Happy day-after-Thanksgiving, Delish Dish! I hope you’re all having a great day and recovering from your turkey naps! If you’re anything like my family, we always have leftover turkey, so I thought I’d share some recipes for you to use all of those leftover flavors!
One of our contributor bloggers, Kelly from Just a Taste, made this crazy-good Leftover Turkey Pot Pie with Cheddar Biscuit Crust! This looks perfect for a cozy night in!
My grandma does the best job at using leftovers and she always has a grilled sandwich ready when I visit! I can’t wait to have her try these Leftover Turkey Cranberry Monte Cristo Sandwiches from the Noble Pig!
Hope you’re having wonderful time with family and friends! See you next week!
Hi All, I’m Jessie, senior nutrition editor at Diabetic Living magazine, a health brand developed by Better Homes and Gardens. Though the Thanksgiving feast is something to savor, I’m always a little more excited the days after Thanksgiving when I don’t have to worry about getting dinner on the table and I can bask in the glory of a leftover-side-dish-surplus. And, unless my hungry hubby gets a hold of them first, I can always count on one or two meals made from leftovers of that succulent roasted turkey.
The key to making the most out of your turkey leftovers is to take it easy. That’s what leftovers are all about! You can easily chop up some leftover turkey and add it to salads, sandwiches, soups, and casseroles. You’ll not only enjoy the flavor of the meal, but you can also appreciate how quickly it came together. Here are four delicious ideas to inspire your culinary creativity with turkey leftovers.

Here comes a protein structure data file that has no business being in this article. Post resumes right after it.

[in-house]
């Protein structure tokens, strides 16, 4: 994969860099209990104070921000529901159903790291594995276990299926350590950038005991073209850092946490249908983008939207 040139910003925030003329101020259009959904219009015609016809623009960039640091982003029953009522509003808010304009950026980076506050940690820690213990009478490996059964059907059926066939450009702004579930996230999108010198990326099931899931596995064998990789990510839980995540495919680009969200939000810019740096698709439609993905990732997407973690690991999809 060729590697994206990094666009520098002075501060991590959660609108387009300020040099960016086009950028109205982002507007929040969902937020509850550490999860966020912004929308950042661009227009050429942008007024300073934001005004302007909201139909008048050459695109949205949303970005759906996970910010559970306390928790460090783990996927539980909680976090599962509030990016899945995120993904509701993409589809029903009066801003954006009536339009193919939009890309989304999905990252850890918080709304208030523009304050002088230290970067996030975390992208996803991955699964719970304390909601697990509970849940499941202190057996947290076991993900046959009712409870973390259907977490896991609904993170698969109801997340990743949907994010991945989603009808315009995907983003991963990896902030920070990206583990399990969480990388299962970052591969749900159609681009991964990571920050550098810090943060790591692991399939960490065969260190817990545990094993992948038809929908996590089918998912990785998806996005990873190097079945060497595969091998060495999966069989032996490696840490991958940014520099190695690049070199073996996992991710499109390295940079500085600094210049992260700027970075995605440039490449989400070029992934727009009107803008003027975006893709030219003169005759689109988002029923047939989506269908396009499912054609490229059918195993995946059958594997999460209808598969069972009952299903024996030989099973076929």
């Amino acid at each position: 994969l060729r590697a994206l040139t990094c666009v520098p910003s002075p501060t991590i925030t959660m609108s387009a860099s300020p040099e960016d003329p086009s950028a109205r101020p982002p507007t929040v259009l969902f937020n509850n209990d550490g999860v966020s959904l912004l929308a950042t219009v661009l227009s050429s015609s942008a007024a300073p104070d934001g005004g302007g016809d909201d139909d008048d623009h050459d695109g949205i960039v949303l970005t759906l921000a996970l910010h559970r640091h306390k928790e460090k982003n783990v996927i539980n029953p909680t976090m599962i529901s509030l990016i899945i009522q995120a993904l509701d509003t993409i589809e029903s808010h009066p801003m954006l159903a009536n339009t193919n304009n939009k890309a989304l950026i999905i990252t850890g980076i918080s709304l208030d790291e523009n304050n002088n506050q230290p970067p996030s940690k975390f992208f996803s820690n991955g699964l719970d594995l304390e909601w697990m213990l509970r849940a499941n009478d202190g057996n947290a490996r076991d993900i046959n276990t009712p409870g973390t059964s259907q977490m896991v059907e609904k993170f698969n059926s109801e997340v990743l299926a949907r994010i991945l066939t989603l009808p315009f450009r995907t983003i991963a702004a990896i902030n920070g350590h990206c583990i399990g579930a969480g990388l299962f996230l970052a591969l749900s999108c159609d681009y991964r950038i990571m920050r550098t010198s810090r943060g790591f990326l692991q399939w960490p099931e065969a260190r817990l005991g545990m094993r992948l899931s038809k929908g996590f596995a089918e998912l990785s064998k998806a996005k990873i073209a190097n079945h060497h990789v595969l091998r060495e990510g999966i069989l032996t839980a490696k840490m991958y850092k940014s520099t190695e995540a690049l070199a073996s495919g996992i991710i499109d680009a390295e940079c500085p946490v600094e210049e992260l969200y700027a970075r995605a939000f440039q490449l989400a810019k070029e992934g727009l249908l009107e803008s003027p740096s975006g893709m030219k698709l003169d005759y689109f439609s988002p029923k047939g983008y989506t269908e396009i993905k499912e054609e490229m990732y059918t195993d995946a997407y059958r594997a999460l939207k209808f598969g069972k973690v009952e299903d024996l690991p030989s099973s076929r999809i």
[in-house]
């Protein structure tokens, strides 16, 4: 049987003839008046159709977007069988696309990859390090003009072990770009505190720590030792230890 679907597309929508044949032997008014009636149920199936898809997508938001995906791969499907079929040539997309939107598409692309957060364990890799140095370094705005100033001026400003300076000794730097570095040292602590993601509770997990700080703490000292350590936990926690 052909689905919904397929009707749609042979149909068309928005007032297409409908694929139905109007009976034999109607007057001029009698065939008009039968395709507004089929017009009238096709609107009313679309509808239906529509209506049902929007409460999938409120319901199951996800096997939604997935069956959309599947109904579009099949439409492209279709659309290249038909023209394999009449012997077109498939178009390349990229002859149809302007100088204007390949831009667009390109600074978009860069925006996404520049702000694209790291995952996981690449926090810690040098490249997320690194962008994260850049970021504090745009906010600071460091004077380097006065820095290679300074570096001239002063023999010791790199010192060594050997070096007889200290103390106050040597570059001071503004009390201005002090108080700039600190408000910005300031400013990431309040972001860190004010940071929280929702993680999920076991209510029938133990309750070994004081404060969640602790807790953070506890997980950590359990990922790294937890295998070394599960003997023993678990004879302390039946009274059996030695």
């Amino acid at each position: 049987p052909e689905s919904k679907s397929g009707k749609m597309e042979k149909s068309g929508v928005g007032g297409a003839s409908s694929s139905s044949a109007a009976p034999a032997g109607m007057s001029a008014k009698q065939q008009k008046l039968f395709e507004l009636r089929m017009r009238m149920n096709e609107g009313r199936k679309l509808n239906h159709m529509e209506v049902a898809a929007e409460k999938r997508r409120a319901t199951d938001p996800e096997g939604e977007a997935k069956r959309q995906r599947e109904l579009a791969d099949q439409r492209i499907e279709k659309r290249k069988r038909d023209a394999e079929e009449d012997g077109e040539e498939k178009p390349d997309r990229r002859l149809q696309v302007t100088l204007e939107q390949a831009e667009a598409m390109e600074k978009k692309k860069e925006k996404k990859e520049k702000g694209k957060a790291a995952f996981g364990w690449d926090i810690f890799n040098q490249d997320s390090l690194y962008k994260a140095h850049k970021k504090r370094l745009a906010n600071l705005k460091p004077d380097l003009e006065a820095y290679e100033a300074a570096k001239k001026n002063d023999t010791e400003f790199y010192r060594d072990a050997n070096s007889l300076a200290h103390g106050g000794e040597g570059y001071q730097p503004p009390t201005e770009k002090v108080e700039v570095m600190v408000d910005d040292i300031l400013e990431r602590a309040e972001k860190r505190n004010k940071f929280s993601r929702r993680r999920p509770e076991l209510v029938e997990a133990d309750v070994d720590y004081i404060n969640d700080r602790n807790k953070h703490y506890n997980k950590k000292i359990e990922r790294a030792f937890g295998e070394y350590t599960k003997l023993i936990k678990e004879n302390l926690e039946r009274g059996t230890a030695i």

But, alas, if you’re sitting there a mere day after the big feast with no leftovers to speak of – not one morsel of stuffing or one speck of pumpkin pie, don’t fret. I have two crumbs of advice…
1) Roast another turkey! And here’s why: After the Thanksgiving rush you can usually find some great discounts on turkeys at your local grocery store. Buy one in the few days after the holiday and before the prices go up again mid-December.
2) This time, plan for leftovers! The basic rule of thumb is to buy a turkey that weighs in at 1 pound/guest. I’m suggesting that you up that number. Next year, if you’ll have 12 guests, buy a 24-pounder (that’s 2 pounds/guest). That way you can almost ensure a refrigerator full of turkey-filled Tupperware. Yay!
In the meantime, here are a few more ideas for how to appreciate a bounty of extra bird.
In the Test Kitchen | Tags:
cooking, ideas, leftover food, leftover ideas, leftovers, Thanksgiving, Thanksgiving leftovers, Turkey, turkey casserole, turkey hash, turkey pizza, turkey salad, turkey soup, turkey wrap
Hi everyone, Carlos here! I’m one of the senior food editors at Better Homes and Gardens. Years ago, one of my first work assignments after graduating from the Culinary Institute of America was to develop the ultimate Thanksgiving Day turkey recipe. Talk about a daunting task!
See, the problem with poultry is that white meat and dark meat taste best when cooked to different temperatures. The white breast meat is moist and succulent at about 165°F, while thighs and drumsticks are much better at 180°F. But the oven roasts everything at the same temperature so that’s impossible, right?